Hi jlc4kk,

If you look at Fig. 3 in this paper, you can see that the velocity components each live on a staggered grid (ux is staggered in the x-direction, and so on). Equation 46 in the same paper then shows how to do the splitting, where using Einstein summation notation:

```
u_i^p = k_i k_j u_j
u_i^s = (delta_ij - k_i k_j) u_j
```

Because the split field components in each direction also depend on the velocity in other directions (which are staggered in different directions), these components must first be shifted before they are combined. The shift operators are labelled verbosely, so it should be clear what they do (`shift_neg_y_pos_x`

will shift in the negative y-direction and positive x-direction).

In 2D, there are only two possibilities, moving from the x-staggered points to the y-staggered points, and vice versa. In 3D, there will be six possibilities (x <-> y, x <-> z, y <-> z), so you should create the required variables. Here, exp(1i*kgrid.kx*kgrid.dx/2) will produce a positive shift in the x-direction, while exp(-1i*kgrid.kx*kgrid.dx/2) will produce a negative shift (similarly for other directions).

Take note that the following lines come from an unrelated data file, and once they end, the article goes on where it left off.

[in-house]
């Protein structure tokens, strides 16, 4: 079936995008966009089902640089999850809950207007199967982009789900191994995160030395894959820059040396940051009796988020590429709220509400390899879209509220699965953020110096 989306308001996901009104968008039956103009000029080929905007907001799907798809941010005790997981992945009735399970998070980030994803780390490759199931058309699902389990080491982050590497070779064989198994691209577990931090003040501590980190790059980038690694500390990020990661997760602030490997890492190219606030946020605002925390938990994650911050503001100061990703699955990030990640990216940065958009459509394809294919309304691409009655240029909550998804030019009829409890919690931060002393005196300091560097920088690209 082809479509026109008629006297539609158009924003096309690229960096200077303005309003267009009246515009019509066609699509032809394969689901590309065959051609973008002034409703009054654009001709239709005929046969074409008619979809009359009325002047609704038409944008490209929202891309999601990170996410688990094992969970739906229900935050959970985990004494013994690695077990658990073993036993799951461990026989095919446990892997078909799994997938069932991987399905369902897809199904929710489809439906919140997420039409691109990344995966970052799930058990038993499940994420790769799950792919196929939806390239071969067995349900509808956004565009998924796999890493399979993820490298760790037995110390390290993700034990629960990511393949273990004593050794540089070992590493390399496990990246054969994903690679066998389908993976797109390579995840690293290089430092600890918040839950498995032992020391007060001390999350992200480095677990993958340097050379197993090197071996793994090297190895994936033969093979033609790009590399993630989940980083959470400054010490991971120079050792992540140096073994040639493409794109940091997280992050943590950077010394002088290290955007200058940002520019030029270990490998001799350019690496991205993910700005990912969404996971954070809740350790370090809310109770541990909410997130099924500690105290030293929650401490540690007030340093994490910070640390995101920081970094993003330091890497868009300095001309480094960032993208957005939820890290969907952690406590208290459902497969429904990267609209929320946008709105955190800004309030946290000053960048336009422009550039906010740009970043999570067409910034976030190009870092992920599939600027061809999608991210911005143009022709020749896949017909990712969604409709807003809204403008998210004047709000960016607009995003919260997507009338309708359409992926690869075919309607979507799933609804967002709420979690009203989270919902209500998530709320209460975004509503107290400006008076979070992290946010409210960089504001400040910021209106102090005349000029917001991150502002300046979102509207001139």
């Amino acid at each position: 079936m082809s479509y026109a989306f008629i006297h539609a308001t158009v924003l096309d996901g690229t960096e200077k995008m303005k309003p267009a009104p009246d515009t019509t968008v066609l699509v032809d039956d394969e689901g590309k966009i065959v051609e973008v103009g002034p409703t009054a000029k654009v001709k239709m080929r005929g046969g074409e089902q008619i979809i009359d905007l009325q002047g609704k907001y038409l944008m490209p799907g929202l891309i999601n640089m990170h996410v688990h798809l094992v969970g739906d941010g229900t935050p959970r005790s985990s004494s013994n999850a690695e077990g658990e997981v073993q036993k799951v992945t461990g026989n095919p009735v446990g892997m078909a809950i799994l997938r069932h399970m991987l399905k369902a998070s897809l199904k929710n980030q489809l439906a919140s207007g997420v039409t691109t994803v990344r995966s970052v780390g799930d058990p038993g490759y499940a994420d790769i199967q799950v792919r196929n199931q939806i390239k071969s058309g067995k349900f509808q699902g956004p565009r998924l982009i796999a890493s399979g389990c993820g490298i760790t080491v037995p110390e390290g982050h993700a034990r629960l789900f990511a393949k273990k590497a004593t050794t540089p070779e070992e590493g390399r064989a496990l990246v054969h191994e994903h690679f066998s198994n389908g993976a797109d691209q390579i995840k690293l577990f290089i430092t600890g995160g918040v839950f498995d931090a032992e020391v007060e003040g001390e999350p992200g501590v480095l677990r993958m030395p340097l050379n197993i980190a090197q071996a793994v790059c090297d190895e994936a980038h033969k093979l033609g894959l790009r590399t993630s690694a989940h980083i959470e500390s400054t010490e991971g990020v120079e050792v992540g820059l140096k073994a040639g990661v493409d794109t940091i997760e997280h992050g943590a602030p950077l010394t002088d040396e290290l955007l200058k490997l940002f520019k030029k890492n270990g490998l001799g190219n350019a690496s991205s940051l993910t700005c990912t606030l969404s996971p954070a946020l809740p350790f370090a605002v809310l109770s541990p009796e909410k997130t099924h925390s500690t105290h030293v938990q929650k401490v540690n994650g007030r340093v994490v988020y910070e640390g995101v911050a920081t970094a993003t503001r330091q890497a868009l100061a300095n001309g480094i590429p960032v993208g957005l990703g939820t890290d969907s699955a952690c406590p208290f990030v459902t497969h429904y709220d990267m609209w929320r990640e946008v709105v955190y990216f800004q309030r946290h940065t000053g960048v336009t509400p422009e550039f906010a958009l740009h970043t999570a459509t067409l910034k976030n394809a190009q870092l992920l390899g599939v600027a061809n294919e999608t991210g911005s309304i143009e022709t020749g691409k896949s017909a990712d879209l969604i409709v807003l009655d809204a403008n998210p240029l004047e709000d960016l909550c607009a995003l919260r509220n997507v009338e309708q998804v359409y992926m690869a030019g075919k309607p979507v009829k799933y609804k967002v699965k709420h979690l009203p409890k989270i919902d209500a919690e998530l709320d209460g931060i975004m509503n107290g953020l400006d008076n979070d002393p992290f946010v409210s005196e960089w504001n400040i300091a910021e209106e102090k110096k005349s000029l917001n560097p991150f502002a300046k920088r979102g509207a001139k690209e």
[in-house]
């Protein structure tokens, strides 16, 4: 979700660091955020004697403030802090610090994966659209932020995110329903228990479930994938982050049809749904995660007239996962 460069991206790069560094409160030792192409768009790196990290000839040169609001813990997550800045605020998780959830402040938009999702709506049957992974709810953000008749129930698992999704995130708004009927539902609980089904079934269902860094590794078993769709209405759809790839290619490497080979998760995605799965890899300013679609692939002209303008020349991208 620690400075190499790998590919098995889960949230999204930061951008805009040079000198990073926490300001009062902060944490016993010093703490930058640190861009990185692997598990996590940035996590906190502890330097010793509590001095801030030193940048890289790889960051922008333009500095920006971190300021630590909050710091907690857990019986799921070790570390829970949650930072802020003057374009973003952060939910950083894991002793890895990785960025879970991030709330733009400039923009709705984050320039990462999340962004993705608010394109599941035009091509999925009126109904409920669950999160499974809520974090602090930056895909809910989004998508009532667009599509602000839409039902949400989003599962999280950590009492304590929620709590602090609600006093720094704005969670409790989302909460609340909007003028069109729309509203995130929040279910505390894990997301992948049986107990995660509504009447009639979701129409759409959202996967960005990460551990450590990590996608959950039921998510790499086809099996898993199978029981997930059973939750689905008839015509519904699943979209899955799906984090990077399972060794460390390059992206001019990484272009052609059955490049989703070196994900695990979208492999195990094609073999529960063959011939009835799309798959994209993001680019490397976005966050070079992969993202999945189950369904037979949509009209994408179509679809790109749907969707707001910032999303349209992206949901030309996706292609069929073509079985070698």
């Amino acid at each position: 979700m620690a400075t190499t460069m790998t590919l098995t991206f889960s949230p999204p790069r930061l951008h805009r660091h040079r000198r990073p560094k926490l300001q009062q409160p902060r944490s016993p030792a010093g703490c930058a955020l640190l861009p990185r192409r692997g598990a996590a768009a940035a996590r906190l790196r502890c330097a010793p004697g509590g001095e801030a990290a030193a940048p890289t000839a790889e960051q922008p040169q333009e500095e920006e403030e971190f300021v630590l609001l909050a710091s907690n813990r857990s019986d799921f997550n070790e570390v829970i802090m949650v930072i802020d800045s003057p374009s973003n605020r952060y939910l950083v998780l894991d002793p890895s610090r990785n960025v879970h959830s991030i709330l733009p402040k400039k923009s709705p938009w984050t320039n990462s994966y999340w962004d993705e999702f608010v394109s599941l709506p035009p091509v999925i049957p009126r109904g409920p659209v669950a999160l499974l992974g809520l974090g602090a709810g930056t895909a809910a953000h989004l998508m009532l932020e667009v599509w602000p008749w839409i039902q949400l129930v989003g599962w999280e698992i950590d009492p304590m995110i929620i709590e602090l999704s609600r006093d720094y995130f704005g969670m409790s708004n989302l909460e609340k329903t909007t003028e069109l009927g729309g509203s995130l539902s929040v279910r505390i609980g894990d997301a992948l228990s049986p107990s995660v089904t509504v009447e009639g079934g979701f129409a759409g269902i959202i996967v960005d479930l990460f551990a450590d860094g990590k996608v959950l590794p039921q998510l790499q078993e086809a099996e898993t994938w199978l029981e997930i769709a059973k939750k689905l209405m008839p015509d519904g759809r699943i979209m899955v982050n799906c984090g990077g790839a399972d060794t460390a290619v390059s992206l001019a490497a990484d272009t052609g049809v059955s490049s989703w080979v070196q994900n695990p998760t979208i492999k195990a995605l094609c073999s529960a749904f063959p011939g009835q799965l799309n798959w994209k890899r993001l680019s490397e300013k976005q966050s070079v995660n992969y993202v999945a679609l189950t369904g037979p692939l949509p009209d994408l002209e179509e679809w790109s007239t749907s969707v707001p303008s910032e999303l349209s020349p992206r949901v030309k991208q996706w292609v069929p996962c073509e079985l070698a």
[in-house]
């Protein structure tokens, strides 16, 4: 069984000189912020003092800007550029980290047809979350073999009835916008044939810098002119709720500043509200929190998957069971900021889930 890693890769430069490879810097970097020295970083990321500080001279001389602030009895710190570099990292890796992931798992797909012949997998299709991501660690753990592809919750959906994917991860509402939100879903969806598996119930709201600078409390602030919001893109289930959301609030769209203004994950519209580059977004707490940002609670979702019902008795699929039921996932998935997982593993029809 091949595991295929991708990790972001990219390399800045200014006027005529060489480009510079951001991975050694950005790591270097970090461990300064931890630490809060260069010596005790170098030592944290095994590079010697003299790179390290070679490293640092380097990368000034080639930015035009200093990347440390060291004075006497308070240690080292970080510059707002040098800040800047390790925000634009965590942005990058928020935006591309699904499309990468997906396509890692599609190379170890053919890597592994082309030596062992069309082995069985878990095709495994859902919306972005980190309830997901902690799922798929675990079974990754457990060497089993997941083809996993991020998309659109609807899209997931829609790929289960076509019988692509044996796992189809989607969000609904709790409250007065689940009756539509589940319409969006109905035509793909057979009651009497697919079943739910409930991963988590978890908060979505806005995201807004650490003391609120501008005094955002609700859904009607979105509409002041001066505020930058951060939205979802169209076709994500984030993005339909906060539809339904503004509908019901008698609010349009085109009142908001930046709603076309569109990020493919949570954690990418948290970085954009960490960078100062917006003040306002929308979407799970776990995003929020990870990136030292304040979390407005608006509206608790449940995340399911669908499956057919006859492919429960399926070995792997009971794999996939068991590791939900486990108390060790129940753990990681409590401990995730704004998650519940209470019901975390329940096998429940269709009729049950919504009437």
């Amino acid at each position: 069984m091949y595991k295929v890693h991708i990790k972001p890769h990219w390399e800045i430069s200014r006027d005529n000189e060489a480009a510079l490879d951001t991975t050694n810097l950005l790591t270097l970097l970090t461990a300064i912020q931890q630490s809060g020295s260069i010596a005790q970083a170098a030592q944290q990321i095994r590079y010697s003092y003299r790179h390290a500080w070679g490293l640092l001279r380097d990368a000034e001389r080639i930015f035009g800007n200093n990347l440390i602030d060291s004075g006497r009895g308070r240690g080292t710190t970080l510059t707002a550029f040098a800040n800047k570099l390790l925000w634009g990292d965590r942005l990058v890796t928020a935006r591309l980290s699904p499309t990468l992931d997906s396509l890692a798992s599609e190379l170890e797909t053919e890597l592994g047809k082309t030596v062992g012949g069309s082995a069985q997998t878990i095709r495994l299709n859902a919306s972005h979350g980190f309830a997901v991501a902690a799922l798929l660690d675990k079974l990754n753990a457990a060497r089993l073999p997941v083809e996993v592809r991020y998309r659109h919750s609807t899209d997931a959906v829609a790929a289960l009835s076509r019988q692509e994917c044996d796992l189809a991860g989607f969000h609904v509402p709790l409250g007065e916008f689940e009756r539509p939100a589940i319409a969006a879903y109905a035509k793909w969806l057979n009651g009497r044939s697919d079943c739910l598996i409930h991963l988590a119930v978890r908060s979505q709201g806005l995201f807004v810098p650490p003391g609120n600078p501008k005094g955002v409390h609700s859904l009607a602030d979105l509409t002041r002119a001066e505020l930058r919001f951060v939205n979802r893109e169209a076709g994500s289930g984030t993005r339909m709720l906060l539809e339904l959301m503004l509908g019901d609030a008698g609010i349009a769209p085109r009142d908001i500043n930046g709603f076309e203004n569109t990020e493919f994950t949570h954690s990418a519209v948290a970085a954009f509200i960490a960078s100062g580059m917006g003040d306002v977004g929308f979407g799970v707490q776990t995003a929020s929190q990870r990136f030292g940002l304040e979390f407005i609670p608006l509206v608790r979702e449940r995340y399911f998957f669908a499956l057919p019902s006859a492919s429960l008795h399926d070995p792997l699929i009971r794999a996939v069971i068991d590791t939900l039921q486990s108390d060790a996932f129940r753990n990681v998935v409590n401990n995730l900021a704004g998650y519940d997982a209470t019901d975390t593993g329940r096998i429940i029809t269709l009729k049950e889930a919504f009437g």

It should then be clear how to calculate the various components. For example, the compression component of the particle velocity in the x-direction is given by

`u_x^p = k_x k_x u_x + k_x k_y u_y + k_x k_z u_z`

In matlab code, this would look like

`ux_sgx^p = real(ifftn( kx_norm.^2 .* fftn(ux_sgx) + kx_norm .* ky_norm .* shift_neg_y_pos_x .* fftn(uy_sgy) + kx_norm .* kz_norm .* shift_neg_z_pos_x .* fftn(uz_sgz) ));`

Hope that makes sense.

Brad.